For once I felt not paralysed and felt just the energy to do something and say something. And now I’m observing myself, I’m looking as weeks go by and I still haven’t really started  what I’ve been saying I wanted to do, taking the campaign to a pan-European level. When will I feel the urgency to act again? To take the next step? And I myself am an above-averagely active person... how can people change from just being observers, to being involved? We have to look at why is it so hard to stand up and speak out for something. We have to look at vanity. Why are we so concerned with how we look? Rather than just doing the right thing. I think people are extremely shy about getting activistic, in a real day-to-day way. I mean, including me. I could do so much more. But to actually go to an organisation, group meetings, one is extremely shy to do that.

“We have to look at why is it so hard to stand up and speak out for something. We have to look at vanity” Wolfgang Tillmans

HUO: Rem Koolhaas has said that if there were a Brexit situation in Holland, if there is a danger that the extreme right could come to power, he would close his architecture office and become a full-time politician. That’s one option.

WT: Yes, well it is that serious. It doesn’t get more serious than this. Because we are still in a moment where we are able to manoeuvre. The 20th century shows how fast public opinion can be manipulated, and how quickly the planet can change so dramatically, so it’s surprising how relaxed everybody is. Liberal people are always busy enjoying their freedoms and their life, while the unhappy, I don’t want to make presumptions, but authoritarian people are spending all their energy pushing against those freedoms. There are people in religion working against women’s rights; working to stop advances in LGBT rights. They are constantly at it. It’s their mission. They have nothing else to do. They never stop. When you are a nationalist, there is no end to it, it’s your raison d’être. Whereas if you are a well-balanced, happy human being, you have multiple interests and enjoy life to the fullest, ideally, hopefully. And that seems to be a crazy imbalance.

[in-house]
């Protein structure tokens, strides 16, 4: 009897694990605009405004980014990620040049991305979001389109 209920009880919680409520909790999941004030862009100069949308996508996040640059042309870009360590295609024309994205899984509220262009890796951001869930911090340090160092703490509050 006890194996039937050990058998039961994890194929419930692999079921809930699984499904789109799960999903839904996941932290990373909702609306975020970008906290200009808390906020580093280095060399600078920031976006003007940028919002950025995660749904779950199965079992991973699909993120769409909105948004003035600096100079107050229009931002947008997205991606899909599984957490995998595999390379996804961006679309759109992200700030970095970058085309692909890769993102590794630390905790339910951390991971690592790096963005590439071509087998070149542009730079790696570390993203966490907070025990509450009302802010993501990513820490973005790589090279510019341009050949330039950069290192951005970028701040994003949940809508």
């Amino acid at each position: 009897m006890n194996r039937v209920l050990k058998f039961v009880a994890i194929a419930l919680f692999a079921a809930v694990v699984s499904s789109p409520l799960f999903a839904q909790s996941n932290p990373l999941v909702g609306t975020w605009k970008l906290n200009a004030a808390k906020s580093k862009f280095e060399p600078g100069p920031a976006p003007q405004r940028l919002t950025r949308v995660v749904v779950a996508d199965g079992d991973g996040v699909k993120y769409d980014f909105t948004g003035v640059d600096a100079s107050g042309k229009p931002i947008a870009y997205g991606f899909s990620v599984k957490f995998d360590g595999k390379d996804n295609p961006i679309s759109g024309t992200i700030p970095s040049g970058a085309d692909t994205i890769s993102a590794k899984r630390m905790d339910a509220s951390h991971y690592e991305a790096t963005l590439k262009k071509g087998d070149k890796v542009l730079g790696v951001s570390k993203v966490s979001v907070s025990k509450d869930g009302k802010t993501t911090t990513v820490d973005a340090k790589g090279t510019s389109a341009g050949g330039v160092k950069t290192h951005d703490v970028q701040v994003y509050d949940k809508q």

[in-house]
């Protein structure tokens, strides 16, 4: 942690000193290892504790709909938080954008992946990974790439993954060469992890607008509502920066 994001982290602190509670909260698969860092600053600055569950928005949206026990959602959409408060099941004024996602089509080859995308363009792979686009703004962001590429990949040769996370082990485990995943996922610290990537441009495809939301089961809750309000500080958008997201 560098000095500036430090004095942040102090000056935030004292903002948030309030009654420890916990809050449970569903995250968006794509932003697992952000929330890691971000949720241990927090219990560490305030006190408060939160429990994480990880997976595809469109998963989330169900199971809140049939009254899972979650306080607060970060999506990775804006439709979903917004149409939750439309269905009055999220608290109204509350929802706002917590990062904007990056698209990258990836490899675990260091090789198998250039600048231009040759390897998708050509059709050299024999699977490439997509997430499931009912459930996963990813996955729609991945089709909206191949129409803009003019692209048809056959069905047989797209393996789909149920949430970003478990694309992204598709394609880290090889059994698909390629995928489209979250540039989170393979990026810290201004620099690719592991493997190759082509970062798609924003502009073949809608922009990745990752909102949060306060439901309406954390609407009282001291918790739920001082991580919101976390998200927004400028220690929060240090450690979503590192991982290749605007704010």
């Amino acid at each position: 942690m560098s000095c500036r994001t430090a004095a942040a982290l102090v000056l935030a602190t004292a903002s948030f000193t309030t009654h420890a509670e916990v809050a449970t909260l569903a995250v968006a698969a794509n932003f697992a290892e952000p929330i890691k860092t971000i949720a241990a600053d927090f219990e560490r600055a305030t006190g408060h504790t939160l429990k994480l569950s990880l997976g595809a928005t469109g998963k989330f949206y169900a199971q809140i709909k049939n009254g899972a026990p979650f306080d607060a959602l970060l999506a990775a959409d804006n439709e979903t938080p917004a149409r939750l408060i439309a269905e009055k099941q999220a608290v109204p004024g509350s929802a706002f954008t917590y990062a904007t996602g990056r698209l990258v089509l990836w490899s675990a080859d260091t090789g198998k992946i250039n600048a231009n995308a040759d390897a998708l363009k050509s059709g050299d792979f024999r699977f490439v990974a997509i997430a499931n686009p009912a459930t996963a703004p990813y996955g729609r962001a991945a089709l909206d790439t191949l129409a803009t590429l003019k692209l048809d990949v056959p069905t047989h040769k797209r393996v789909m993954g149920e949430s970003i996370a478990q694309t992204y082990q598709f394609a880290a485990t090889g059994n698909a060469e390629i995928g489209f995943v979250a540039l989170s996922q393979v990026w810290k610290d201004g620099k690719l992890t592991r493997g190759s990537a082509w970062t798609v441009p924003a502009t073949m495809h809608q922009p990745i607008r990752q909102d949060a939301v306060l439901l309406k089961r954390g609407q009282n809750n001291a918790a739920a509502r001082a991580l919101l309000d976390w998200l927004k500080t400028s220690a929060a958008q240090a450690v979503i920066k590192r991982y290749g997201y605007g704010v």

There have been concerns about growing inequality since the anti-globalisation protests in Geneva around 2000. It has been a low-frequency thing but the subject hasn’t just been invented, it didn’t just start a year ago. I posed the question “What’s wrong with Redistribution?” in 2005 as part of my Truth Study Centre table installations, this question of distribution and inequality was around then. I was very aware of it in 2005. Now it’s 2016.